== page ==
The Bangkok Political Situation
This political situation appears to have no end in sight. The New York Times today had an interesting cartoon which showed a tuktuk with two front ends which was joined at the middle with each driver trying to drive in his own direction (at the expense of the other's direction). A good caption for that cartoon would have been "Maybe we should talk".
With no apparent end in sight, the big Bangkok Shutdown on January 13th turned out to be a big non-event. The city was not shutdown or anything remotely like that. Despite some big rally crowds at various parts of the city, life went on just fine. Folks got around just fine. The Election Day set for February 2nd where violence was expected turned out to be a big non-event as well. Despite some skirmishes at Lak Si the day before things were essentially violence free on Election Day. No need for an army coup. The protesting anti-government group has now closed two of their rally sites and maybe a third likely due to dwindling crowds. Bottom line, it appears the battle now will be in the courts and in various regulatory agencies such as the commission on corruption.
The anti-government group is now trying to get the ruling party completely disbanded for various election infractions such as pushing ahead with the election when the election commission wanted to delay them. Critically, for the ruling party is the looming crisis involving the rice pledging scheme. This failed populist scheme of guaranteeing rice farmers of up to 40% over market prices for their rice was viewed as largely done to win their political support. That support now appears to have been severely eroded with the farmers still not paid four months after it was due. The latest news is that banks are unwilling to provide the government bridge loans to bail them out. Not only is their core voter base eroded but the cost to all taxpayers is enormous. The program was rife with graft and impeachment charges have been filed against the Prime Minister. In the meantime, we are still awaiting the election results which may take a few more weeks. The results may not mean much anyway.
With the battle lines now with the courts and government agencies it is largely how things were before the rallies began in November. It is also how things are with Thai politics in years past and will likely be going forward.
The question remains: is it safe for a tourist to come here? It is not any less safe than it ever was before. There have been no reported incidents of tourists being harmed or being hassled. Remember, the anti-government crowd has no beef with tourists. If anything, this crowd is largely from the Bangkok metropolitan area and if not working in some fashion related to the industry, tourism does provide a meaningful portion of foreign exchange inflow.
Next question: is it an inconvenience? The answer is no as well. You can get to and from the airports just fine. Most tourists use the mass transit systems such as the Skytrain (BTS) or subway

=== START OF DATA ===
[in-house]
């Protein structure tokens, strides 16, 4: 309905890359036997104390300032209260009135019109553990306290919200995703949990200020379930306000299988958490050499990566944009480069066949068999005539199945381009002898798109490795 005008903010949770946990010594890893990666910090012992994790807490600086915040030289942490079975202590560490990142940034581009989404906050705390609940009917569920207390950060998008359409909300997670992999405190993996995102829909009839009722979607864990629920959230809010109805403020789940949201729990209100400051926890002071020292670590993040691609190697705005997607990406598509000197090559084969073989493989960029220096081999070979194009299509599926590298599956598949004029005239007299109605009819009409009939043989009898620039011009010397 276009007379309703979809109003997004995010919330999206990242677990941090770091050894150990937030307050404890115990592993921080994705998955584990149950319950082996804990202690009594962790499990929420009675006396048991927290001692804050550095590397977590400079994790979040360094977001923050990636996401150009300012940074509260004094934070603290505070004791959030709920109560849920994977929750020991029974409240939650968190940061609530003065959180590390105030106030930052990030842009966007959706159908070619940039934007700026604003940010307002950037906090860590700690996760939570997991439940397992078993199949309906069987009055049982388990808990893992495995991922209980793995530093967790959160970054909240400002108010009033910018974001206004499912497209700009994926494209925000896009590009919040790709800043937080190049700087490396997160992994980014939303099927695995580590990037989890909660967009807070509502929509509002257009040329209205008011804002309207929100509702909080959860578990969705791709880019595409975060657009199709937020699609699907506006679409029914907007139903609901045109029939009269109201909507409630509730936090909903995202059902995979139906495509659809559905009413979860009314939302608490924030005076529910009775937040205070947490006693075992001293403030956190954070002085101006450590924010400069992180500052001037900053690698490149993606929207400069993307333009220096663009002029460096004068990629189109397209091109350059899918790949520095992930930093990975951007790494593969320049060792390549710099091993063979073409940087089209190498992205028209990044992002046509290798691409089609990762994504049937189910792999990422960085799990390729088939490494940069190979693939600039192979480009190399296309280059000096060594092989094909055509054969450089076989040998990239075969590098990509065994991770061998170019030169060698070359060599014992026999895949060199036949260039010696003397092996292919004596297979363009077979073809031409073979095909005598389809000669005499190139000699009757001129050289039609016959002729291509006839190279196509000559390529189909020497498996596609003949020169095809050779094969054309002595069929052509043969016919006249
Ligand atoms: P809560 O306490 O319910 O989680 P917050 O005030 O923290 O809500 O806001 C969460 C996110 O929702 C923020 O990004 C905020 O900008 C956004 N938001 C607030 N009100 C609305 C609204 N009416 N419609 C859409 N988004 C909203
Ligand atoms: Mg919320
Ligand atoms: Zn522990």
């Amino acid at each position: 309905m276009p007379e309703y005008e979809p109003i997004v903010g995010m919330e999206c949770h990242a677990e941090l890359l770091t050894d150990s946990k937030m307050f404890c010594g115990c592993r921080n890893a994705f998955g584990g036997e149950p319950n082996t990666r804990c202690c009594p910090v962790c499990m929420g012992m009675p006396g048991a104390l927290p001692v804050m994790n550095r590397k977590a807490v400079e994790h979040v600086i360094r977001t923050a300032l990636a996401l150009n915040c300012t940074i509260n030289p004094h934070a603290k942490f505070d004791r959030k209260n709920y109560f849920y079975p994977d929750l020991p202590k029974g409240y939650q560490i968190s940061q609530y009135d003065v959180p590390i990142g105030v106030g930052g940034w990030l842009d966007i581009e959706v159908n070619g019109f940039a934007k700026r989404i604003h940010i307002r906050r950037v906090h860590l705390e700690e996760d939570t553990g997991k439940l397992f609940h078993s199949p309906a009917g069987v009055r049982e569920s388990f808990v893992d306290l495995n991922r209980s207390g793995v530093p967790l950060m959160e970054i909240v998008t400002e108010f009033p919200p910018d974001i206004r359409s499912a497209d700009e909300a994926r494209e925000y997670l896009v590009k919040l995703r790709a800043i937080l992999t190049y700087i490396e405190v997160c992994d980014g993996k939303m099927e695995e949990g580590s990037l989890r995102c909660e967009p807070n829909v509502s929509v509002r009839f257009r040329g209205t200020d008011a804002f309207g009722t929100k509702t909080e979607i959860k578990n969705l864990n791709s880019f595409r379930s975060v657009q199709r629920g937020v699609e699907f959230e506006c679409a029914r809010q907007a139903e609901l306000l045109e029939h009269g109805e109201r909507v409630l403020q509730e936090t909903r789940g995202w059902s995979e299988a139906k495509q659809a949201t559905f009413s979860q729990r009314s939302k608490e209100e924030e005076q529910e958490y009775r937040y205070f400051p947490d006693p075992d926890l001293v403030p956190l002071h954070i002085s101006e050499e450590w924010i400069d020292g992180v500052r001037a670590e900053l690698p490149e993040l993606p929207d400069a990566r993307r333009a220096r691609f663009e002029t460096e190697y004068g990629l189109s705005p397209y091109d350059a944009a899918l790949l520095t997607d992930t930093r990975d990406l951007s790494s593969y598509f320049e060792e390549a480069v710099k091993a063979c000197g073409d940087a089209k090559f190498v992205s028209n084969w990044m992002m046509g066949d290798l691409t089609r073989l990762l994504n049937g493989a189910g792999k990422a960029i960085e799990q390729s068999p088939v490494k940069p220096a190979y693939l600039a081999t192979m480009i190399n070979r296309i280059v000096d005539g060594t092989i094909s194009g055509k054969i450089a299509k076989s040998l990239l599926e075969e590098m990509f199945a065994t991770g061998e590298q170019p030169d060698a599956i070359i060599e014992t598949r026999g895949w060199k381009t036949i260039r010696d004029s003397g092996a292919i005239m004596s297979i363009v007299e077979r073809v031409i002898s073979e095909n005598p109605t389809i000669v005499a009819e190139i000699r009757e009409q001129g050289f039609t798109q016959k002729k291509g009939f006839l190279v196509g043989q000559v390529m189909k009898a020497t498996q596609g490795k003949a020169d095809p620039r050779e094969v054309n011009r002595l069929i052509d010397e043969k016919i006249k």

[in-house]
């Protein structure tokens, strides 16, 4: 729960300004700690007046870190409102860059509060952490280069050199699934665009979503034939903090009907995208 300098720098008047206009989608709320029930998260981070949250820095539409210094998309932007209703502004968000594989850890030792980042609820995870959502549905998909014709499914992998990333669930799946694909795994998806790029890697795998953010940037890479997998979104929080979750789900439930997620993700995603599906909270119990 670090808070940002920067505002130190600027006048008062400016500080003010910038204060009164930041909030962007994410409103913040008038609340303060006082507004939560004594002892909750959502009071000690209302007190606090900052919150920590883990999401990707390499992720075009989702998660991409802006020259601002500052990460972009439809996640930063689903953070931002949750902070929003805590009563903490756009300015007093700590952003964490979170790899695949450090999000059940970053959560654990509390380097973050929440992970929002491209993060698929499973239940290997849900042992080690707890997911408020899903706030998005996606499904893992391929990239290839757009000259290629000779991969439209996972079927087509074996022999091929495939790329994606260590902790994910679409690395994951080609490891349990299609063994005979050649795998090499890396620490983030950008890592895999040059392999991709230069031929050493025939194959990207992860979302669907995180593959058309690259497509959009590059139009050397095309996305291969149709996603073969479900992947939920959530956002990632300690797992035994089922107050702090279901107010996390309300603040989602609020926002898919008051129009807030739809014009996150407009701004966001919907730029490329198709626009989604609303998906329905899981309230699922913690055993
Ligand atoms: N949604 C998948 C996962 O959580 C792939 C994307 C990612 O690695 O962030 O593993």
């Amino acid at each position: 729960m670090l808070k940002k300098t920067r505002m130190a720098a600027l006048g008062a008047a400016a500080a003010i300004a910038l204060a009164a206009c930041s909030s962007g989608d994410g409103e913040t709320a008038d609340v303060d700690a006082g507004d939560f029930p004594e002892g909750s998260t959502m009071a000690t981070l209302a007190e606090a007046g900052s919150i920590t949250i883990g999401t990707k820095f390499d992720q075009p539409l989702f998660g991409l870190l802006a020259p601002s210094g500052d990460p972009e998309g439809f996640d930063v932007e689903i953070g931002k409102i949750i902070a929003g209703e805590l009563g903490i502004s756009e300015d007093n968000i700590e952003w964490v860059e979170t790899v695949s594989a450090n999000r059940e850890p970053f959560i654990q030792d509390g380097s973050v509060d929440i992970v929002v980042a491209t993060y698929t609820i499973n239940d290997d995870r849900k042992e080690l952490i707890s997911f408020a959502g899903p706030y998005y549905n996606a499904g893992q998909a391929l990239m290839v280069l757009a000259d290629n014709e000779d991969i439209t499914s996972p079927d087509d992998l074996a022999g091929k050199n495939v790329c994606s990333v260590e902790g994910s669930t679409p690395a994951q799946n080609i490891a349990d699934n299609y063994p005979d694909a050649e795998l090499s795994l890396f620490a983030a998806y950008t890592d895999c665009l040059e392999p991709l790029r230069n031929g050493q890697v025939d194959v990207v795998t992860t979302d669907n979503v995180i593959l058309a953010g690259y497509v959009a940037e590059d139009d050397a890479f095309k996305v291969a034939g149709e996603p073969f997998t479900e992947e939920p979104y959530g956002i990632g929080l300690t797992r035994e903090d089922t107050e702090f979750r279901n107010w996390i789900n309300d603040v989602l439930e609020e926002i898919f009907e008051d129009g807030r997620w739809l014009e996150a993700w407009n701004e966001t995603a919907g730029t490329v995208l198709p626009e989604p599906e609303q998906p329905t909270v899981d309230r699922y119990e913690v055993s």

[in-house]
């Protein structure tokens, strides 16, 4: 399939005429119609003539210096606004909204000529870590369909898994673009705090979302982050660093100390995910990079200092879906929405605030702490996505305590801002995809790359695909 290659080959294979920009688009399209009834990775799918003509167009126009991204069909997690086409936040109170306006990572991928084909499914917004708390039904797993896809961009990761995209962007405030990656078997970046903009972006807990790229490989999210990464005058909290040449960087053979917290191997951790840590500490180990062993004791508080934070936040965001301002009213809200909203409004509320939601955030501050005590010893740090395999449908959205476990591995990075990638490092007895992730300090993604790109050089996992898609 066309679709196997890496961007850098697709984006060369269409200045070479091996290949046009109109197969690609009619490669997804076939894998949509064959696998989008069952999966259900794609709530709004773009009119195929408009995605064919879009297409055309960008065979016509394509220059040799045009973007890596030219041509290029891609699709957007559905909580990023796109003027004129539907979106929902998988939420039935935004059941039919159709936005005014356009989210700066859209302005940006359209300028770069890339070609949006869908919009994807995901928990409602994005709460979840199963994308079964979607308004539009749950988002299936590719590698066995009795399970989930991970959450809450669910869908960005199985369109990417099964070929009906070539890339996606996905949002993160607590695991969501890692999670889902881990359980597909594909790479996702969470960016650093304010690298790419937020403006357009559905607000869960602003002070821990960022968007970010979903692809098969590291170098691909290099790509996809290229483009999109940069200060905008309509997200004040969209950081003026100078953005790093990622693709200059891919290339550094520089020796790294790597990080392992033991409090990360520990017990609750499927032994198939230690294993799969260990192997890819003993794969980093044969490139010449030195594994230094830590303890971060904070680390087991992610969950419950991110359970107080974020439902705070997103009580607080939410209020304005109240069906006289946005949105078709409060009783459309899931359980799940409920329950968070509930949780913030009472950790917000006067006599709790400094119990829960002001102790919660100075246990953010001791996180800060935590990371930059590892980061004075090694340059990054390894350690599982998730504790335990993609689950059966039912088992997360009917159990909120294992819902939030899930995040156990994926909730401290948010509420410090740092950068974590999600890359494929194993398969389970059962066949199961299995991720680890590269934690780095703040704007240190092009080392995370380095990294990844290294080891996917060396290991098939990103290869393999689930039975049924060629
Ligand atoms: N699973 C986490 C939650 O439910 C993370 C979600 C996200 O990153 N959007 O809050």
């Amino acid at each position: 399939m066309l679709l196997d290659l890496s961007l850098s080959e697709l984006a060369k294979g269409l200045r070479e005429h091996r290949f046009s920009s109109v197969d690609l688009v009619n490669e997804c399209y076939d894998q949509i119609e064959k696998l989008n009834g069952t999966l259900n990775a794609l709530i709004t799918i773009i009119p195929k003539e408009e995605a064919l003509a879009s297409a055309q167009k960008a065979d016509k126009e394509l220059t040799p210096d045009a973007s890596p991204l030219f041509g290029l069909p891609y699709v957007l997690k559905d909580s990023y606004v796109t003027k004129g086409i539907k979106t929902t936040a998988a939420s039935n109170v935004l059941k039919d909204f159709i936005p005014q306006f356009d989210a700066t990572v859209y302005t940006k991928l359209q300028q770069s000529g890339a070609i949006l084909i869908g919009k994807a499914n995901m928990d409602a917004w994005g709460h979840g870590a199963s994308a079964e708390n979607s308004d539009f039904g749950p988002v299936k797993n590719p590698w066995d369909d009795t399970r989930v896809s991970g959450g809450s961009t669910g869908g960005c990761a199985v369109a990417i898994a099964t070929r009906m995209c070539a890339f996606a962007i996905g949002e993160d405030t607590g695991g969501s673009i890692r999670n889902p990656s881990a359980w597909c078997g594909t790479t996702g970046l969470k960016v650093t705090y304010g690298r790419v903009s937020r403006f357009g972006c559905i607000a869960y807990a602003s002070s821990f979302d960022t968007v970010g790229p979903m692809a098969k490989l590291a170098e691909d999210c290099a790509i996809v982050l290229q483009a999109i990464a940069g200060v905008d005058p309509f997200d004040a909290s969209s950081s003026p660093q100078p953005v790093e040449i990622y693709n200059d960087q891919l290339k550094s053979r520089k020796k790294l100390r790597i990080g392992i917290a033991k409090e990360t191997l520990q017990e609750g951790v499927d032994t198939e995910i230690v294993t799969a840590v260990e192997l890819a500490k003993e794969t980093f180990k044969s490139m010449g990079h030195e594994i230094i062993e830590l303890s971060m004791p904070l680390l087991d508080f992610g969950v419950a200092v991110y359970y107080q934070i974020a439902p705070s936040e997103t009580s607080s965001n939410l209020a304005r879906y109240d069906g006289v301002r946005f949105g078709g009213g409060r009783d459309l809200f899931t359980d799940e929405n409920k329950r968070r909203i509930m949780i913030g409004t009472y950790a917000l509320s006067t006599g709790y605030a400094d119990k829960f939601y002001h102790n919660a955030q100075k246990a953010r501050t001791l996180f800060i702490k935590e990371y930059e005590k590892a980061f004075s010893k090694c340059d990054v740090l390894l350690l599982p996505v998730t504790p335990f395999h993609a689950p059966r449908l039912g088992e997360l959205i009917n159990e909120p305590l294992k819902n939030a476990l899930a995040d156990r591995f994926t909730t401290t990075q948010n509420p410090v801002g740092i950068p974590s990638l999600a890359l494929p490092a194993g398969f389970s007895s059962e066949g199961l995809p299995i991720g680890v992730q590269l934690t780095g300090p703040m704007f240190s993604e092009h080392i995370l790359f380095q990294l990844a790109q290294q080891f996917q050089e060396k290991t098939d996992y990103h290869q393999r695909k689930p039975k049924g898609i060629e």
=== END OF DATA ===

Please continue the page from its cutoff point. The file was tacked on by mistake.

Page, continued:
(MRT) which has been running smoothly these last three months. If taking a taxi or tuk tuk, just go around the now diminishing number of rally points although some bar-hopping folks have reported minor difficulty in getting taxis back to their
hotel after midnight. The malls, shopping areas, movie theaters, restaurant, bars, massage shops, gogo bars etc have been and will continue to be open. What about the 60 day emergency decree you say? It's simply another tool used to keep
public order. It had no practical effect on tourists anyway. There is no curfew, there are no army troops patrolling the streets. Now after the election, it should probably be rescinded. What have tourists already here been telling us? Not
a single one has made a negative comment about their safety or inconvenience. Oddly enough, some have even felt that being here was like taking part in a big event….like being a part of history.
The good things about visiting now? The Bangkok Post reported that traffic hasn't been this good in years. Seems the bicycle has greatly replaced the private car as a primary mode of transportation. So much so that the full page article called Bangkok "Copenhagen of the East". There are discounts to be had which weren't there before. Yes, discounts during the high season!
Some hotels have reduced or created some flexibility in their room rates. Some bars and gogos have reduced certain prices. In fact, one has lowered their barfine fee and others may be considering doing the same. The weather is great…. relatively cool and no rain. Customer traffic is down at many bars and gogos …hence improving the guy-to-girl ratio which is something you'd have to visit Bangkok during the low / monsoon season to find.
So, if you are delaying or putting off coming to Bangkok…. don't. There is no reason to. As they say "This is Thailand". The continual tugs and pulls is part of their national fabric. With its rich cultural heritage, its easily found naughtiness, its friendly people and great food… it is what makes this a destination unlike any other. It is why Travel and Leisure magazine voted Bangkok the number one tourist destination in the world. Come on over!
I admire your optimism, and most of what you say I agree with. For sure there is no reason why anyone who visits Bangkok at this time can't have a great time – and everyone who has visited and has emailed me about their trip has enjoyed themselves.